Trade unions urge policymakers to take their responsibility and vote against a reform that reintroduces austerity and undermines Europe’s industrial ambitions and the Green Deal.

IndustriAll Europe joined the demonstration on 12 March, called by the Belgian trade union confederation FGTB, to urge the European Parliament to reject the current deal on reforming the EU’s economic governance rules and to call for new fiscal rules to be negotiated in a second reading by the European Parliament.

The current deal implies macroeconomic fiscal rules that do not give Member States the space to invest in an industrial policy that delivers on the goals of the European Green Deal and ensures high quality jobs in Europe and a Just Transition for workers.

The figures speak for themselves when comparing the investment needs with the cuts that the new rules will impose on Member States.

The European Commission estimates that around €620 billion of public and private investments will be needed in the EU each year to deliver the European Green Deal and the REPowerEU Plan, with an additional €92 billion needed to meet the objectives of the Net-Zero Industry Act over the period 2023-2030. On top of this, new additional investment gaps are regularly identified, like in the EU Grids Strategy, which foresees €450 billion of investment in energy infrastructure alone by 2030. Leading think-tanks Agora, Bruegel and Bacciati estimate that governments will need to invest around 1%–1.9% of their GDP, or €159 billion to €323 billion per year, to achieve the EU’s climate targets. Even the ECB has recently stated that between 1% and 1.8% of EU GDP would be required in additional annual green public spending in the period 2021-30.

These figures highlight an obvious contradiction between the investment gaps and the fiscal rules. An initial assessment by the ETUC outlines that EU countries would need to make cuts of more than €100 billion next year to comply with the new economic governance rules. The new rules agreed in the trilogue are worse than the Stability and Growth Pact for 9 countries.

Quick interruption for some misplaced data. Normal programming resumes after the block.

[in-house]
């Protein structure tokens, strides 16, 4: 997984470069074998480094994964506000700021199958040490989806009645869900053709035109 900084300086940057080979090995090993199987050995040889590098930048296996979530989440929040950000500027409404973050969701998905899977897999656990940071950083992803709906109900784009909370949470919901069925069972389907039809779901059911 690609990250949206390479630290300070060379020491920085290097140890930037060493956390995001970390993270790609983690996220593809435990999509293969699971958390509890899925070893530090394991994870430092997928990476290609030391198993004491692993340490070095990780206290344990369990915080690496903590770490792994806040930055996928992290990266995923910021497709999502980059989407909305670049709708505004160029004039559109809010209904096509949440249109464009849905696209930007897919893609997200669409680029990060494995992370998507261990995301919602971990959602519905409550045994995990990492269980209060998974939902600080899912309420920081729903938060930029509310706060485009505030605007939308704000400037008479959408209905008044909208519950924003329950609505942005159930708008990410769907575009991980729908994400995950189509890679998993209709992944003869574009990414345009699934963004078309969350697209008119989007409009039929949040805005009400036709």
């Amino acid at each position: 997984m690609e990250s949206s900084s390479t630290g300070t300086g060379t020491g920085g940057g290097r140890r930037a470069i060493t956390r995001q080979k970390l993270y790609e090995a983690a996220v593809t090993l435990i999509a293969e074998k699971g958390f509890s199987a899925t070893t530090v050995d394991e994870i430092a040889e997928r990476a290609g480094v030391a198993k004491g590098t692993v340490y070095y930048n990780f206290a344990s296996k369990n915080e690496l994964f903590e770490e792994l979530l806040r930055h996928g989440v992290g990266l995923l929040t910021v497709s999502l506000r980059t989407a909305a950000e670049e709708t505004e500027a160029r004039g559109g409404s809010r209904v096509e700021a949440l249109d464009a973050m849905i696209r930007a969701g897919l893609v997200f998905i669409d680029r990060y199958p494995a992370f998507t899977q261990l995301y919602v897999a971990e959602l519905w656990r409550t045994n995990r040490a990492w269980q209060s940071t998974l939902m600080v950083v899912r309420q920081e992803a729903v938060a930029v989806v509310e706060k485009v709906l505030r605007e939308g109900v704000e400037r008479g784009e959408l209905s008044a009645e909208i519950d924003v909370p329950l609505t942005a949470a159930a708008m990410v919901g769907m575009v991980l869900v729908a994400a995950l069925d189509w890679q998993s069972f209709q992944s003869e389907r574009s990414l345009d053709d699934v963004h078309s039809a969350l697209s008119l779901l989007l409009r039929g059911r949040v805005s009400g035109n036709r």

The new debt rules have a much stricter enforcement mechanism. The mandatory debt and deficit reduction requirements will become hard rules which must be complied with, and spending cuts or tax increases would be needed, and reforms would be necessary. Getting the rules wrong now, would mean being stuck with the wrong framework for at least the next decade. A second reading is possible.

IndustriAll Europe General Secretary, Judith Kirton-Darling joined the demonstration:

“The new fiscal rules will directly undermine the EU’s ambitious plans. This is particularly worrying as work has not even started on a permanent EU investment instrument. It would be irresponsible to approve any new rules before a permanent EU instrument is put in place with sufficient resources to guarantee investment needed in all Member States to deliver the Green Deal and keep high quality jobs in Europe.

“At a time when other major economies, most notably the US, are investing in clean tech and good jobs through a more flexible fiscal approach, the EU is about to tie its own hands with new economic governance rules that will prevent almost all Member States from investing.

“We are not calling for no economic governance rules at all, but the current deal is not fit for the challenges that Europe faces. Policymakers clearly need more time to negotiate more adequate rules and that is why we are calling on MEPs to send the current text back for a second reading.”

Research shows that the far right has tripled in the last decade as austerity has been imposed in Europe. The success of the far right has come at the expense of mainstream parties that imposed austerity. Europe must learn from the positive experience of the rapid recovery after the COVID-19 crisis, based on investment through the common European Recovery and Resilience Facility. Instead of returning to the failed recipes of the 2010s, policymakers should build on the solidarity forged during the pandemic.

Trade unions therefore urge policymakers to take their responsibility and vote against a reform that reintroduces austerity and undermines Europe’s industrial ambitions and the Green Deal.